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Owl

Wessex Fire & Security: updated

Wessex bellbox1_800 "Wessex Fire & Security" burglar alarm, Shaftesbury • I first featured the Wessex owl here, and it's one of my all-time favourites. The firm has just updated their identity, so I'm happy to report that they've kept the wise old bird: far more charming the fierce beasts popular in more urban areas, and an appealing contrast to the dull corporate-type bell box designs that seem to be proliferating. • Spotted: Shaftesbury, Dorset, SP7, England, 2013 • Politics: In the Conservative constituency of North Dorset
Wessex Fire & Security: updated

Bell Alarms, Glasgow: angular

Bell Alarms "Bell Alarms" burglar alarm, Glasgow • I've already featured many a bell, and here's a wonky angular one bearing the Scottish flag and a tiny owl. So, it probably doesn't sound that great. • Spotted: Saucihall Street, Glasgow, G2, Scotland, 2012 • Politics: In the Labour constituency of Glasgow Central
Bell Alarms, Glasgow: angular

“Tindall Security”, Islington: rockabilly owl

"Tindall Security" burglar alarm, Islington • Unlike the last two days' mysterious swift-or-swallow SWAT alarms, Tindall have a highly recognisable owl, and the firm is still demonstrably in existence, with a fully functioning website and a head office in Hertford, albeit on an industrial estate inacessible to Google Street View (I hate it when that happens). The owl's got a flat-top – maybe it's a fan of rockabilly. OK, that's enough birds. Tomorrow: vision. • Spotted: Tollington Park, Islington, London, N4, 2011 • Politics: In the Labour constituency of Islington North
“Tindall Security”, Islington: rockabilly owl

“Security Services”, Stoke-On-Trent: an owl’s face?

"Security Services" burglar alarm, Stoke-On-Trent • You may disagree, but I contend that this represents the face of an owl. An owl made of rope, with the initials SS for eyes, to be sure – but still distinctly an owl, down to the suggestion of ears. Yes, it could be a kinky bra, or a pair of goggles, or just a knot – but that wouldn't be so burglar alarmish. I rest my case. • Spotted: Hanley town centre, Stoke-On-Trent, Staffordshire, ST1, England, 2010 • Politics: In the Labour constituency of Stoke on Trent Central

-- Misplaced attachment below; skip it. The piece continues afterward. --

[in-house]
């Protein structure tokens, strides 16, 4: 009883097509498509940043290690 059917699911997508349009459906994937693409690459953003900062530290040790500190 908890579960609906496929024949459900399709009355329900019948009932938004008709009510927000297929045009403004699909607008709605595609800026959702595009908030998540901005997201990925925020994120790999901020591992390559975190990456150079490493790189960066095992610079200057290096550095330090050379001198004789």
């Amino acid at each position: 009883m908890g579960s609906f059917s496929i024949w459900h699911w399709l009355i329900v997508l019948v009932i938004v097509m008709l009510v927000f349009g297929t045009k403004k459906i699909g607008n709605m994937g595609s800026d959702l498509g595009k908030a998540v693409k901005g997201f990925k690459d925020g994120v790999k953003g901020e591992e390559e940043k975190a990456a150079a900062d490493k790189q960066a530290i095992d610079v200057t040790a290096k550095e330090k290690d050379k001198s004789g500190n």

“Security Services”, Stoke-On-Trent: an owl’s face?

“Wessex Alarms”, Salisbury: an owl from Hardy country

"Wessex Alarms" burglar alarm, Salisbury • Wessex is the historical stomping ground of the West Saxons, a place name which long predates the invention of burglar alarms, if not owls. But although it is the sharply-drawn setting for Thomas Hardy's depressing bucolic novels, and sounds like a county to rival Sussex, Middlesex and Essex, in administrative terms Wessex doesn't actually exist. The proud name lives on, however, in the collective consciousness of a large swathe of south-western England, and is used to brand everything from radio stations to colleges to – as here – burglar alarms. Wiltshire, the "Wessex" county where I found this, is famed for its neolithic standing stones and bony, chalky hills – an ancient and mysterious landscape, at its most other-worldly by twilight. So a silhouetted owl seems appropriate, though being perched cutely on a 1970s disco-style logo somewhat detracts from the atmosphere. • Spotted: Town centre, Salisbury, Wiltshire, SP1, England, 2007 • Politics: In the Conservative constituency of Devizes
“Wessex Alarms”, Salisbury: an owl from Hardy country

“OTS”, Tower Hamlets: an owl on a key – how sweet!

"OTS" burglar alarm, Tower Hamlets • A chubby owl sitting on a giant key in front of a crescent moon – how sweet is this? The initials OTS  are branded on the owl's breast and below its feet, but there's no clue as to what this unexplained acronym stands for. The firm itself is equally mysterious; all I can discover is that it was once based in the Northumberland Park area of Tottenham, London, and by the noughties had merged with a Chingford company called Davenheath. The 081 number dates it as pre-1995, and there's also a later 0181 numbered version which must be pre-2000. On this latter iteration, the key, moon and chest tattoo are gone, and the owl is simply perched on a big OTS logo. It was probably meant to look more sophisticated – but, charmingly, it still looks just as much like a children's book illustration. • Spotted: Redchurch Street, Tower Hamlets, London, E2, England, 2007 • Politics: In the Labour constituency of Bethnal Green and Bow
“OTS”, Tower Hamlets: an owl on a key – how sweet!

“Owl Alarm Systems”, Southwark: it winks!

"Owl Alarm Systems Westerham" burglar alarm, Southwark • Having spent the last couple of weeks researching the tangled corporate histories of modernist-styled alarms, I've decided to take things easier for a while by writing about birds. Our feathered friends are very popular on alarms, with plenty of hawkish hunters and thieving magpies, but many less obvious suspects too, such as ducks, swans and doves. Owls cover all the alarm bird bases: they're wise, they catch prey at night, and they're cute too. One of my favourites is this charming 1970s-style drawing reminiscent of the early work of illustrator Jan Pienkowski (famous for his Meg, Mog and Og kids' books). Brilliantly, the owl has got a little light in each of its eyes: if you look closely, you can see that the left one is lit up red, while the right one is off. It's winking at us! • Spotted: Sawyer Street, Southwark, London, SE1, England, 2010 • Politics: In the Liberal Democrat constituency of Bermondsey and Old Southwark
“Owl Alarm Systems”, Southwark: it winks!